May 16, 2020
Yesterday I rode to Batroun, a small beach-town north of Beirut. One of the good things about the COVID19 regulations is that there is much less traffic on the freeway and riding the bike becomes less dangerous. It was a hot day, the air was warm, but at 60 miles per hour the apparent wind was cool. At that speed you also get a very good sense of the force of the wind pressing on your upper body. I wouldn’t want to experience 60 miles/h winds at sea.
Despite the regulations and restrictions, quite a few people were enjoying the beaches and the sea. Beaches are supposed to be closed but there is just so much governments can do to enforce the lock-down.
This morning, Natalia, Virgilio (the dog) and I drove to Faraya, a town in the mountains north east from here, for a hike. Virgilio was not supposed to come. He is not designed for long hikes, hates the heat, and barely tolerates de car. But Natalia insisted and the institution of marriage is based on the art of compromise. As predicted, halfway to Faraya Virgilio got sick and we had to stop so that Natalia could clean the mess. Natalia, because we all need to be accountable for the consequences of our decisions.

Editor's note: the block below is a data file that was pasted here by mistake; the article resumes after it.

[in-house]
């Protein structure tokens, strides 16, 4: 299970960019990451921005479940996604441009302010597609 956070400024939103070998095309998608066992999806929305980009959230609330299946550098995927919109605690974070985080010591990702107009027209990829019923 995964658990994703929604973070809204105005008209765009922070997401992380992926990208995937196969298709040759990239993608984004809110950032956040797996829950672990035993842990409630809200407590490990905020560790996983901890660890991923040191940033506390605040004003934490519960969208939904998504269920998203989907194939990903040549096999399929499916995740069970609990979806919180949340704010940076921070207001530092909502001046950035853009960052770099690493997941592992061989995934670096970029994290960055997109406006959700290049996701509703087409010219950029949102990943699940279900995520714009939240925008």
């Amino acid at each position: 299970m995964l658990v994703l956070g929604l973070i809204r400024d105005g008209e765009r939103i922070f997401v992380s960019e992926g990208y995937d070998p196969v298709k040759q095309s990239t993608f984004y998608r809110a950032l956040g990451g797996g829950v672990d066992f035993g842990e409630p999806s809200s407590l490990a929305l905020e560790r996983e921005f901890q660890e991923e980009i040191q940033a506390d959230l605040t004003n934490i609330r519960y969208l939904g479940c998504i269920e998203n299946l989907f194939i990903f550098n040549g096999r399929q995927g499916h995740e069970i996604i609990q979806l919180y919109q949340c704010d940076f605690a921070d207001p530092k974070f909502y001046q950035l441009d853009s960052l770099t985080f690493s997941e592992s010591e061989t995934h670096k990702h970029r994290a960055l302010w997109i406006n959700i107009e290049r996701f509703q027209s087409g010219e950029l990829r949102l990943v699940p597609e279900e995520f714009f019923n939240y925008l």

Also as predicted, some 30 minutes after we started the hike Virgilio refused to continue walking. I wonder whether part of the problem is the vest Natalia puts on him to “keep him cool.” You moisten the vest before you put it on, and that supposedly does the trick. I wouldn’t wear such a thing on a hot day even if riding.
Yesterday I wrote to the French embassy to ask whether they had plans for French citizens trying to leave the country. I did it, without conviction, because of the uncertainty surrounding the plan to open the airport on June 8th (see las post). Indeed, since the government started to relax the regulations the number of infections went up — as it should be expected. They got worried and enforced a new lockdown. They will reassess tomorrow Sunday.
Bottom line, I wrote in the morning and in the afternoon I received an e-mail indicating that two planes from Middle Eastern Airlines had arrived earlier this week bringing Lebanese citizens from France. They were planning to fly back to Paris, one on Monday and the other on Wednesday next week, and they were selling tickets. I called the airline and they have plenty of seats for both days though they cost USD 1,200 (“round” trip). The question is: should I stay or should I go?
From Paris I could fly to Guadalupe and from there to the French side of St Martin where Antares is waiting. At the same time, I would like to be in DC before June 16th for my daughter Sofia’s 10th birthday and there are no flights from France to the US. I have a few hours to decide the best course of action…